Athletic trainer Tyra Simien, a senior psychology major with plans to earn an advanced degree in Sports Psychology after graduation, said, “It’s just a good feeling to play home games on campus. The players on the team are good people, they create a good atmosphere, and the coaches are good to work with; they make it easy for us to help the athletes.”
“It means everything to play home games on campus,” Hollins said, then added, “I hope the guys appreciate they have a home turf to defend, and it will translate into pride in what we do.”
The game, oh man, what a game!
The two HBCUs played the game in front of 200 students and school officials. The public, including the ballplayers’ parents, were not allowed into the venue due to COVID-19 restrictions. Those restrictions were put in place by the administration to protect the campus community. Students were only allowed in at the last minute, after interest in watching the first baseball game on campus in 10 years increased. The university test two times a week for COVID-19.
To gain press credentials to cover the event, I had to fill out a COVID-19 certification affirming I had not had any of the known symptoms of the virus or been around anyone in the past 14 days who had it or the accompanying symptoms.
Tuskegee, ever mindful of the Tuskegee Syphilis Study’s mishaps in the last century, has managed the pandemic better than most educational institutions. They are running a tight ship to keep the virus out of the campus community, to keep the students and staff safe, and to reclaim their integrity as a top-notch research institution.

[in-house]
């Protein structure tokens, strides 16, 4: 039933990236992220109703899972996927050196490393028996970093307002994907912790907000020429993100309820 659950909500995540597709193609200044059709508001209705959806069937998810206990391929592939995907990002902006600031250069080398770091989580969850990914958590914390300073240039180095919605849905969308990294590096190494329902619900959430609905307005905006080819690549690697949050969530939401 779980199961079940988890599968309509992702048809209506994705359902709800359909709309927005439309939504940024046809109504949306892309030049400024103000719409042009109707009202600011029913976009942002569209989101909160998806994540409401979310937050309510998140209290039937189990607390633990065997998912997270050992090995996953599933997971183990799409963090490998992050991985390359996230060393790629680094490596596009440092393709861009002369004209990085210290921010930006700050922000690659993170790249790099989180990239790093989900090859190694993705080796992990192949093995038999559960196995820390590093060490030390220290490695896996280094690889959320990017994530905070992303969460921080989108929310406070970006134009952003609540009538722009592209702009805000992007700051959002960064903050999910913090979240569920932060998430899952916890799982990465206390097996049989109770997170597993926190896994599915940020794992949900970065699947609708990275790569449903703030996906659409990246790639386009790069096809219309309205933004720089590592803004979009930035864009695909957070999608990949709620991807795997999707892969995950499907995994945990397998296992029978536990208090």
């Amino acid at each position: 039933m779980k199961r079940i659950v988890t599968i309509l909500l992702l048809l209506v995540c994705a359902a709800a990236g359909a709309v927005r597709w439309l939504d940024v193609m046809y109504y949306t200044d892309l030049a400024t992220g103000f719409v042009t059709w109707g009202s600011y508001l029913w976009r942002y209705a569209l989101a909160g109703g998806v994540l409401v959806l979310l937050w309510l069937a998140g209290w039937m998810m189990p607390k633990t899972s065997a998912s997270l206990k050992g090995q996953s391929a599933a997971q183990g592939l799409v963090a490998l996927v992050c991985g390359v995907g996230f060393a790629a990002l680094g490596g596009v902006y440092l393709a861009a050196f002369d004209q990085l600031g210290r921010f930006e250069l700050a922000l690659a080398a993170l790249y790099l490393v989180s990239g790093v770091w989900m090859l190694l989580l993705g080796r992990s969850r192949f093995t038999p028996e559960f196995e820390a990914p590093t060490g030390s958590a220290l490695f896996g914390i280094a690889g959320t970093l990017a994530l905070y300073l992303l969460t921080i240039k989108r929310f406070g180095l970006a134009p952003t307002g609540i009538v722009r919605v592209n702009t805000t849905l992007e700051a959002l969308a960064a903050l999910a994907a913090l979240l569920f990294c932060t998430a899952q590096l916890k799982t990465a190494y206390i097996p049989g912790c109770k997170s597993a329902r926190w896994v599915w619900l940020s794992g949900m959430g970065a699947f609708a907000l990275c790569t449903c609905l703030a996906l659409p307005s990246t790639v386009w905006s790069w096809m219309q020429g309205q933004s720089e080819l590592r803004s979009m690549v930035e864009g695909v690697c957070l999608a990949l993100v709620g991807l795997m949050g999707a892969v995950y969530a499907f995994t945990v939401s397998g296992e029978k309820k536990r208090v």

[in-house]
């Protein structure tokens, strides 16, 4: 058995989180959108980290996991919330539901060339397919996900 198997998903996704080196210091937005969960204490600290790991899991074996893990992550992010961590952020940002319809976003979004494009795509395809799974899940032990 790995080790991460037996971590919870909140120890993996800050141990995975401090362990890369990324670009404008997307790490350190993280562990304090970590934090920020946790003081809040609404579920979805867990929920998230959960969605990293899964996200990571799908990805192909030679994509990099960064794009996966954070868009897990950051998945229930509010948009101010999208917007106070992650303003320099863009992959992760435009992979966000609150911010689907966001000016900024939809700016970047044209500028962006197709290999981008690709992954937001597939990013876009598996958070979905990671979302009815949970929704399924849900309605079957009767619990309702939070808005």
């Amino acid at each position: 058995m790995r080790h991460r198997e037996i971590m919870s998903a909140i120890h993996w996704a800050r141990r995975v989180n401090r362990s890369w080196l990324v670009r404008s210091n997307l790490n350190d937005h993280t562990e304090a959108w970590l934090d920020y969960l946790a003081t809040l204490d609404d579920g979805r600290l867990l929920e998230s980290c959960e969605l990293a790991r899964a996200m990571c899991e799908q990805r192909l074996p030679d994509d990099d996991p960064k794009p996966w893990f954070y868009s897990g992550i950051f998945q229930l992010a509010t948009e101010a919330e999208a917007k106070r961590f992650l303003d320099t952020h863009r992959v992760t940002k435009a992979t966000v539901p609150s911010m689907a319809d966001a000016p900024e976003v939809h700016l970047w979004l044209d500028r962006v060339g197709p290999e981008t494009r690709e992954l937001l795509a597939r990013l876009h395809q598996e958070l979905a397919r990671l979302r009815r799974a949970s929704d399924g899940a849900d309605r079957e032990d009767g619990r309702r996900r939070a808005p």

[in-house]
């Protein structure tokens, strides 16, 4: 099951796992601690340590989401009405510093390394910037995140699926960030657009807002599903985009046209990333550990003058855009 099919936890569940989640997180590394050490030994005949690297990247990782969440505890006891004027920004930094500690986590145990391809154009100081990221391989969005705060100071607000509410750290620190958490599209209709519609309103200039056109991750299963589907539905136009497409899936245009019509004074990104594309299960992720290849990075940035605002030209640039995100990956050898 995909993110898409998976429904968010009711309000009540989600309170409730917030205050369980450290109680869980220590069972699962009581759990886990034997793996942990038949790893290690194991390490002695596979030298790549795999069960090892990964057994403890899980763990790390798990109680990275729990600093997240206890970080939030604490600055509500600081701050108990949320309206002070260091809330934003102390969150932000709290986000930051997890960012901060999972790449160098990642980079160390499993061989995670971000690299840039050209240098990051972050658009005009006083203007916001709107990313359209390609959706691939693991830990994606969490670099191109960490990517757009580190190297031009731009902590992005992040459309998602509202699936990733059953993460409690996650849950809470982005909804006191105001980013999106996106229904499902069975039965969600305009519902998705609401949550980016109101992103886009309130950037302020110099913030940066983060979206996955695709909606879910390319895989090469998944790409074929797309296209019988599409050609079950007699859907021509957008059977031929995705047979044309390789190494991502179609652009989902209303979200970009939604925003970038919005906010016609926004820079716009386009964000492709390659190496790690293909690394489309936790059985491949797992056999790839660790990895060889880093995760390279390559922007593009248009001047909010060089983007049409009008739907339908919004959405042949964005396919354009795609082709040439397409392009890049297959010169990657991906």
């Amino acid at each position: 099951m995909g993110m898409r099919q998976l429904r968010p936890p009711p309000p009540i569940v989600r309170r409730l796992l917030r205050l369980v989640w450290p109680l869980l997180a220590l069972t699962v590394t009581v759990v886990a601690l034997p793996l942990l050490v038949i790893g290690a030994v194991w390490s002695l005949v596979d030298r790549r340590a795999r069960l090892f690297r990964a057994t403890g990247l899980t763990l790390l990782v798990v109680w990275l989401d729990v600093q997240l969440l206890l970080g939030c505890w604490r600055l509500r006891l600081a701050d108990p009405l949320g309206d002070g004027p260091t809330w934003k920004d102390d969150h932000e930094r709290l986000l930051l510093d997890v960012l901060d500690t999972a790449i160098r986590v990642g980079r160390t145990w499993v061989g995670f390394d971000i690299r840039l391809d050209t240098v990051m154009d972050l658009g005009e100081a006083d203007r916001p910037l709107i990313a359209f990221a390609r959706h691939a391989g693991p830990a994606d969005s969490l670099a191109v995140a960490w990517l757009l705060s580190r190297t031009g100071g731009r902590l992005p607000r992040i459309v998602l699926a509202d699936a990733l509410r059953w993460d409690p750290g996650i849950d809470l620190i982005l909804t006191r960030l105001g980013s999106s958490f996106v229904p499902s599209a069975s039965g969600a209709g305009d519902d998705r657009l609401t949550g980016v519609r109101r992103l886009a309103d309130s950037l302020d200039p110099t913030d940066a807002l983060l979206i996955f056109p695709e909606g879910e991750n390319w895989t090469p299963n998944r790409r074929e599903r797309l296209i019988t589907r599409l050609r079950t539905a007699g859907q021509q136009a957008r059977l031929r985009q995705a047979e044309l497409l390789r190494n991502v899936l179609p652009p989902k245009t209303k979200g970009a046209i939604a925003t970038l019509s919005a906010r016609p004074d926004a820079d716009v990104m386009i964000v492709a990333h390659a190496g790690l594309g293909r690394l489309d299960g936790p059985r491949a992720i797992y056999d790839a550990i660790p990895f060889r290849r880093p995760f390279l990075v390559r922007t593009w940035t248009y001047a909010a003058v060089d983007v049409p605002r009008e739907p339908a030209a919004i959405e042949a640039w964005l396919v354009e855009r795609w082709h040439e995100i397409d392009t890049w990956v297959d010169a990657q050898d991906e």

The game played on this historic day was a see-saw battle against two of the nation’s premier Historically Black Colleges and Universities, Talladega College founded in 1867 versus Tuskegee University founded in 1881. And while the occupants of the dugouts were primarily African diasporic, there was little English spoken in the Talladega dugout, except that from the Head Coach Marcos Dominguez when speaking with someone from Tuskegee.
Trailing 5–4 in the final inning, Tuskegee staged a rally when Ron McGhee, a senior engineering student from Atlanta, Georgia, smashed a single. There was a runner on first, which sent the base runner to third. Now with runners on the corners, Coach Hollins pulled McGhee for a pinch-runner. Hollins then went into his bag of tricks. He signaled for a delayed steal by the runner on first, who promptly got into a rundown attempting to draw a throw to advance the runner on third. If successful, this maneuver would have tied the game. But the Talladega pitcher did not want to play this cat and mouse game. He allowed the runner to advance from first to second essentially uncontested. Now, with two runners in scoring position, senior outfielder Caleb Nelson, a chemical engineering student from Detroit, Michigan, sauntered to the batter’s box.
Like McGhee, before his heroics, Nelson was hitless for the day. He timed a fastball and drilled it into right field for a single, both runners scored, and the Tuskegee dugout erupted in joy and laughter. The stands went wild too, and just like that, Hollins had brought baseball back to where it was first played in 1893 and crowned it with a scrappy one-run comeback walk off victory.
Harold Michael Harvey is the Living Now 2020 Bronze Medal winner for his memoir Freaknik Lawyer: A Memoir on the Craft of Resistance. He is the author of a book on Negro Leagues Baseball, The Duke of 18th & Vine: Bob Kendrick Pitches Negro Leagues Baseball. He writes feature stories for Black College Nines. Com. Harvey is a member of the Collegiate Baseball Writers Association and a member of the Legends Committee for the National College Baseball Hall of Fame. Harvey is an engaging speaker. Contact Harvey at firstname.lastname@example.org